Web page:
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I have an ancient Dell Dimension 2400, with an aftermarket Nvidia Geforce 200 graphics card... I installed 13.04 nd the apps seem to work ok but a bit slow, but the desktop is horribly slow, switching windows, opening and closing ubuntu windows all take forever... I tried downloading the additional drivers, the text in the reviews said "open a terminal and type "$ jockey-kde" but that just got me a command unknown (or whatever)

How can I install the right drivers, or would it be better for me to go back to version 12.04 or 12.10? and if so, how to I make it go back to an earlier version without just performing a full re-install?


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Use Lubuntu, which is lighter. 12.04 and 12.10 will have similar 'slowness' issues on that machine. – Thomas Ward Sep 3 '13 at 21:13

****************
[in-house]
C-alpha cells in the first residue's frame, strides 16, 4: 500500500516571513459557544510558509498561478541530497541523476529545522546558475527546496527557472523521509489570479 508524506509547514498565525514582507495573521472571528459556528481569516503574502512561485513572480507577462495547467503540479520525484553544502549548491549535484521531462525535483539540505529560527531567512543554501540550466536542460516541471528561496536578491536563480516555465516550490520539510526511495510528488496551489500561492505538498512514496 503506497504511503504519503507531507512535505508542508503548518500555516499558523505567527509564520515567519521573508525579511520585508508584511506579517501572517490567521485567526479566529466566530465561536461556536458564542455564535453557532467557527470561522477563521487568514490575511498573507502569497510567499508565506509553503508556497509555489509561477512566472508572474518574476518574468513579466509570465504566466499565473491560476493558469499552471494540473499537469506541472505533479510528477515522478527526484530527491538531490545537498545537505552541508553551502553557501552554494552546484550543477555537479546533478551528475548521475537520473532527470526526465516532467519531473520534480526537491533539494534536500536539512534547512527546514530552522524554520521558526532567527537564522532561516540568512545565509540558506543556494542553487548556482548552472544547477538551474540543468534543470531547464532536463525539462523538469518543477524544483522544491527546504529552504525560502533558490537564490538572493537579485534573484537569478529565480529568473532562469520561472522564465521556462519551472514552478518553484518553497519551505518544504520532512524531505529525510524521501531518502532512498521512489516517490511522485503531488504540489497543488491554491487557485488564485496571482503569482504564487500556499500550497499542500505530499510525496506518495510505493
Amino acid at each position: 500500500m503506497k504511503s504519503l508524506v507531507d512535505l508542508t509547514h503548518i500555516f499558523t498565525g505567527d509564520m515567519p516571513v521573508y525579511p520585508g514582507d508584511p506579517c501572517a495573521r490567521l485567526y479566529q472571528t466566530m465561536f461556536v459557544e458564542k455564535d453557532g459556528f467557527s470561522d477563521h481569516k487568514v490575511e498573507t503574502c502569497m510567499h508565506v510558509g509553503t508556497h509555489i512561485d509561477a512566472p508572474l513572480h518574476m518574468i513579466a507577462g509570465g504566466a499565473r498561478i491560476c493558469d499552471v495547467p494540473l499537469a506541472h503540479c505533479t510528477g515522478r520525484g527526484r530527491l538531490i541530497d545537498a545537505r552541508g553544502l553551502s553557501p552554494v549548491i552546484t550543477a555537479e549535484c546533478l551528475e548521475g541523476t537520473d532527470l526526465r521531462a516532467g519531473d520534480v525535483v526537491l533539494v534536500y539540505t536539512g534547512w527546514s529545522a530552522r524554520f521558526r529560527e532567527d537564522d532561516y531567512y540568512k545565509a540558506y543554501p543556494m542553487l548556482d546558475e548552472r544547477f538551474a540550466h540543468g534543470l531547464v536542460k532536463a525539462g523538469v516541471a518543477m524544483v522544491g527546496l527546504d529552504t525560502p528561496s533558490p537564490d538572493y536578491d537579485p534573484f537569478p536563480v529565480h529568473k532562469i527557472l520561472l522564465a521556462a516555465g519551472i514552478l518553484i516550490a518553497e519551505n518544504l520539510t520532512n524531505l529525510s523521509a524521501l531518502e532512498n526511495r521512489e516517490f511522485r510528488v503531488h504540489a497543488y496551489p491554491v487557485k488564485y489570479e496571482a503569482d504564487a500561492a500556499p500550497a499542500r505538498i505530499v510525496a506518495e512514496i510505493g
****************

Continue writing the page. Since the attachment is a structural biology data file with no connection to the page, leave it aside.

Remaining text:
Ubuntu 12.04 has a less resource intensive interface and would be faster, I would also try Lubuntu or Xubuntu which will also be slower, you can install xfce in ubuntu with

    $sudo apt-get install xfce

Then when you log out, on the login screen there is an icon by your name. Click on it to switch interfaces.

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I would suggest you use Lubuntu instead. It is a different desktop environment, and should be lighter weight. It should run more smoothly than Ubuntu.

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well, I started out with ubuntu 11.10 whichI had not run for some time (on a dual boot with win XP) and found it was EOL and started doing updates... 1204 and 12.10 seemed to be fairly ok, 12.10 might have been a bit slow... is there an easy way to go from normal ubuntu to Lubuntu or do i have to just start from scratch? – Charles Kunkle Sep 3 '13 at 21:18
You can install the lubuntu-desktop package either through the terminal application or a TTY (such as doing ctrl+alt+f1 and then logging into the terminal session). Then reboot, and after, at the login screen, choose "LXDE" or "Lubuntu" session (whichever shows up in the session list) at the upper right of the login box. This won't remove the Ubuntu / Unity stuff, so it'll take up more space on your computer by installing the Lubuntu bundle of applications, but it will give you access to the LXDE environment and related applications. – Thomas Ward Sep 3 '13 at 21:20

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